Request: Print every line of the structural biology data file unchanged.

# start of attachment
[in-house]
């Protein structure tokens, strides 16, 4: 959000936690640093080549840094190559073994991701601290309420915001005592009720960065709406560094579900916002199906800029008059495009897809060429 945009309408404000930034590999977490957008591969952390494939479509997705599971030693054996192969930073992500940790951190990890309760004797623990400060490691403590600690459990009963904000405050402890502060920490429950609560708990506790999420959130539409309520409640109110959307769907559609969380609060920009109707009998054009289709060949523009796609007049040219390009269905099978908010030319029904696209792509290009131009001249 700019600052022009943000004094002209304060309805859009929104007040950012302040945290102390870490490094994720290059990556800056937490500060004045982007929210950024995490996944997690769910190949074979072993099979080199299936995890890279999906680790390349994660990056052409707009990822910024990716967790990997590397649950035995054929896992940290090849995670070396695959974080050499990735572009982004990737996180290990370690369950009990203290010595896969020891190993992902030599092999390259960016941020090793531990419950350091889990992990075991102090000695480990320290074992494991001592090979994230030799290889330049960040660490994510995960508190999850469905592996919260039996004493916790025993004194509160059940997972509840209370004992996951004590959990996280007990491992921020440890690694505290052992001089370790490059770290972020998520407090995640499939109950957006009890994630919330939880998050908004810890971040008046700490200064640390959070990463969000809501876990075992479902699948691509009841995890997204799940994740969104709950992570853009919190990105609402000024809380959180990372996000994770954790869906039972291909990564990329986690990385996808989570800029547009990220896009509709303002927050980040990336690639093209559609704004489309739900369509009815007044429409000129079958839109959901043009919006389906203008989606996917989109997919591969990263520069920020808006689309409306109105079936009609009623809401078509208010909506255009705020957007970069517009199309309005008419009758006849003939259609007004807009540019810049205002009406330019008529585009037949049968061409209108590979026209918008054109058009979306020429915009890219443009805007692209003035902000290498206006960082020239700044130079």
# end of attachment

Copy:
[in-house]
């Protein structure tokens, strides 16, 4: 959000936690640093080549840094190559073994991701601290309420915001005592009720960065709406560094579900916002199906800029008059495009897809060429 945009309408404000930034590999977490957008591969952390494939479509997705599971030693054996192969930073992500940790951190990890309760004797623990400060490691403590600690459990009963904000405050402890502060920490429950609560708990506790999420959130539409309520409640109110959307769907559609969380609060920009109707009998054009289709060949523009796609007049040219390009269905099978908010030319029904696209792509290009131009001249 700019600052022009943000004094002209304060309805859009929104007040950012302040945290102390870490490094994720290059990556800056937490500060004045982007929210950024995490996944997690769910190949074979072993099979080199299936995890890279999906680790390349994660990056052409707009990822910024990716967790990997590397649950035995054929896992940290090849995670070396695959974080050499990735572009982004990737996180290990370690369950009990203290010595896969020891190993992902030599092999390259960016941020090793531990419950350091889990992990075991102090000695480990320290074992494991001592090979994230030799290889330049960040660490994510995960508190999850469905592996919260039996004493916790025993004194509160059940997972509840209370004992996951004590959990996280007990491992921020440890690694505290052992001089370790490059770290972020998520407090995640499939109950957006009890994630919330939880998050908004810890971040008046700490200064640390959070990463969000809501876990075992479902699948691509009841995890997204799940994740969104709950992570853009919190990105609402000024809380959180990372996000994770954790869906039972291909990564990329986690990385996808989570800029547009990220896009509709303002927050980040990336690639093209559609704004489309739900369509009815007044429409000129079958839109959901043009919006389906203008989606996917989109997919591969990263520069920020808006689309409306109105079936009609009623809401078509208010909506255009705020957007970069517009199309309005008419009758006849003939259609007004807009540019810049205002009406330019008529585009037949049968061409209108590979026209918008054109058009979306020429915009890219443009805007692209003035902000290498206006960082020239700044130079």